But does that mean Cuccinelli questions whether those entitlements should exist at all?
Cuccinelli answered that question on pages 237 and 238, as first noted by our colleagues at FactCheck.org. Cuccinelli wrote that government spends little on investments that result in economic growth, noting that Social Security, Medicare and defense spending amounted to more than half of the federal budget in 2011.
"There is no monetary return on these investments in any traditional business sense (that is, one invests money with a goal of getting a return in the form of interest, income or appreciation in value), although there are obviously other reasons America spends money on these programs," Cuccinelli wrote. "I’m not questioning here the existence of these programs nor the wisdom of how much money is spent on them. What I’m trying to illustrate is that most dollars that government spends do not create economic growth, but instead take money out of the hands of the people who do create economic growth."
Again, Cuccinelli wrote, "I’m not questioning here the existence of these programs, nor how much money is spent on them."
And on pages 74 and 75, Cuccinelli wrote Medicare and Social Security are indeed constitutional programs based on the government’s tax and spending authority.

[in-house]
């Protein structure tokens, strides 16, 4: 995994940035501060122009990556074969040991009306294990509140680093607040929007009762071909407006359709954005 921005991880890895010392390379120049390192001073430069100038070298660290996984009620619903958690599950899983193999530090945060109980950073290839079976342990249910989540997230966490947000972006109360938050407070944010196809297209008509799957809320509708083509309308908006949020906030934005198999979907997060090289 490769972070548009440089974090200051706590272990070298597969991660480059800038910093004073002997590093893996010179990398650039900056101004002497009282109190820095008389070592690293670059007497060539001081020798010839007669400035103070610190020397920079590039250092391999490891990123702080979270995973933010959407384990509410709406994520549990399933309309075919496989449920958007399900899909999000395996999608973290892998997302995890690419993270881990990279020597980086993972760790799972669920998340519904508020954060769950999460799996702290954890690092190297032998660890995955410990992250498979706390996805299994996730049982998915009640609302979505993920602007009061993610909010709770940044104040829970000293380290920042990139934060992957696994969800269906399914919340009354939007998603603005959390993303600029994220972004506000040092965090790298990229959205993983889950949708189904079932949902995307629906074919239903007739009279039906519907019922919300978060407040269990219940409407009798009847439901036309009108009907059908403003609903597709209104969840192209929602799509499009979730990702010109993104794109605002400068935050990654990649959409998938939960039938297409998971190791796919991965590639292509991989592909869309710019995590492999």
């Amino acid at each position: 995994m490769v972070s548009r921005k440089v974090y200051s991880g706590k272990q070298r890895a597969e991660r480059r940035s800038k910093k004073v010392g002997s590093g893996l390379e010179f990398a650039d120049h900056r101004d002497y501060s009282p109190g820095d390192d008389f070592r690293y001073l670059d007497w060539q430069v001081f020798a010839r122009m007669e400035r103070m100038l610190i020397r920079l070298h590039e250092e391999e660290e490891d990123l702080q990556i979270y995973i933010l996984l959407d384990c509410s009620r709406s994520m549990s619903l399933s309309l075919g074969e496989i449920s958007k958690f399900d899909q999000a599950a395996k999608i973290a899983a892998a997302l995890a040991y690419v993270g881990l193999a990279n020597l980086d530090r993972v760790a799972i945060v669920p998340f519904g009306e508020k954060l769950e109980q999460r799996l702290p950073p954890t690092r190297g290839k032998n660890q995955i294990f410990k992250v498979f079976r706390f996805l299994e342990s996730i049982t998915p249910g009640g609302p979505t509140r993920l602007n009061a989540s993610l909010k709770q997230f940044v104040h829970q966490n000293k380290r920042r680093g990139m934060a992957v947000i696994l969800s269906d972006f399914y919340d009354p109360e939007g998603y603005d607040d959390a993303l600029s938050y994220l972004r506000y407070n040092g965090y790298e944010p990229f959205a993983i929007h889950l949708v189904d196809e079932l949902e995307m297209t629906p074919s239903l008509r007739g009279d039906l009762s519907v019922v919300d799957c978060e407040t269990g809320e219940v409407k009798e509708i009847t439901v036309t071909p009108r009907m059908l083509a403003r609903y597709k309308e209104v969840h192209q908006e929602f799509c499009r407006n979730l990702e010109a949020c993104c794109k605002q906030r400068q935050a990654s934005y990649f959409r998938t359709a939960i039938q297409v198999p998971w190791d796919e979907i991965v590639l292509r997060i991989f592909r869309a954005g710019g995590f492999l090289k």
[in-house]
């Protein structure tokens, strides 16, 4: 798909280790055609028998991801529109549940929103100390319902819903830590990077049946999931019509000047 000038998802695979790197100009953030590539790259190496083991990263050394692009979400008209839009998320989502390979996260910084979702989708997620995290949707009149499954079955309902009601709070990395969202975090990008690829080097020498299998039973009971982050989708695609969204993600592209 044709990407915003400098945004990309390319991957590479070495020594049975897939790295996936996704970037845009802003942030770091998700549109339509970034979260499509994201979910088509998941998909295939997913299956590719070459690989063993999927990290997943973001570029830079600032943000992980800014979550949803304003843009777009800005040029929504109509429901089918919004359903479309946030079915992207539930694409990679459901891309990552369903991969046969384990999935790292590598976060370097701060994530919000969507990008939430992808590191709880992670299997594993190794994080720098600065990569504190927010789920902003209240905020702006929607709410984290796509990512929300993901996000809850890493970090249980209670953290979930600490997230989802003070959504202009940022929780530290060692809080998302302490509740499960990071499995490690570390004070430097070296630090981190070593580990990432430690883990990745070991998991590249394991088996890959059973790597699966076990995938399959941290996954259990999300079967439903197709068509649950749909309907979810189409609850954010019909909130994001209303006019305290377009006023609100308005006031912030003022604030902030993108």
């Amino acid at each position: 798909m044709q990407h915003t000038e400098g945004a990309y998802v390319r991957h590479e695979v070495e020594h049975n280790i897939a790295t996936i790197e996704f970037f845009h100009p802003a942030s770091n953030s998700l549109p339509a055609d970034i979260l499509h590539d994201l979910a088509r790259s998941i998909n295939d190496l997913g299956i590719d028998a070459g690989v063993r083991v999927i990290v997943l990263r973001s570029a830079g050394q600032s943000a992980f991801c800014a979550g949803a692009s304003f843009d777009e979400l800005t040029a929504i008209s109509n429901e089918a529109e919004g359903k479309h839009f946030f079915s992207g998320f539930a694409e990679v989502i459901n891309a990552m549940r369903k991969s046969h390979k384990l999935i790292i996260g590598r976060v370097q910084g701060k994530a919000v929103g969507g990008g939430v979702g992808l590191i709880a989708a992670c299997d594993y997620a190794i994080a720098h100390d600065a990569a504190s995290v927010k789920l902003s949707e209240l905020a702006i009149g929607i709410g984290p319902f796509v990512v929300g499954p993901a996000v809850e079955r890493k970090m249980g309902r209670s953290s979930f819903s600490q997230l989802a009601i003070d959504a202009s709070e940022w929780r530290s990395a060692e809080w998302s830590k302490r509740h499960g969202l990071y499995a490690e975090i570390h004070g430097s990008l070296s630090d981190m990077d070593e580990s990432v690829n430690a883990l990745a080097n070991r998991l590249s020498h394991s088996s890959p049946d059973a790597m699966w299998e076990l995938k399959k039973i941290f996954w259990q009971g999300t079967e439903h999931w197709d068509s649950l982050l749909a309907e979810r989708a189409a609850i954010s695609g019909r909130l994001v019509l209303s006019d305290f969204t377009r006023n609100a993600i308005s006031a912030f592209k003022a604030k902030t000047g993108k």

After the ad appeared, Cuccinelli issued a statement saying, "I have always believed programs like Medicare, Medicaid and Social Security are government services that should be maintained."
Cuccinelli added that the social safety net programs should be "reformed" so they can be preserved for future generations.
Brian Coy, spokesman for the Democratic Party of Virginia, stood by the ad’s statement.
"On page 62 in the book he describes Social Security and Medicare as created by ‘bad politicians’ who ‘set out to grow government in order to increase their own power and influence,’" Coy wrote in an e-mail. "That statement clearly questions the foundations of those programs - why would he say they’re a big government ploy by bad politicians without questioning their existence?"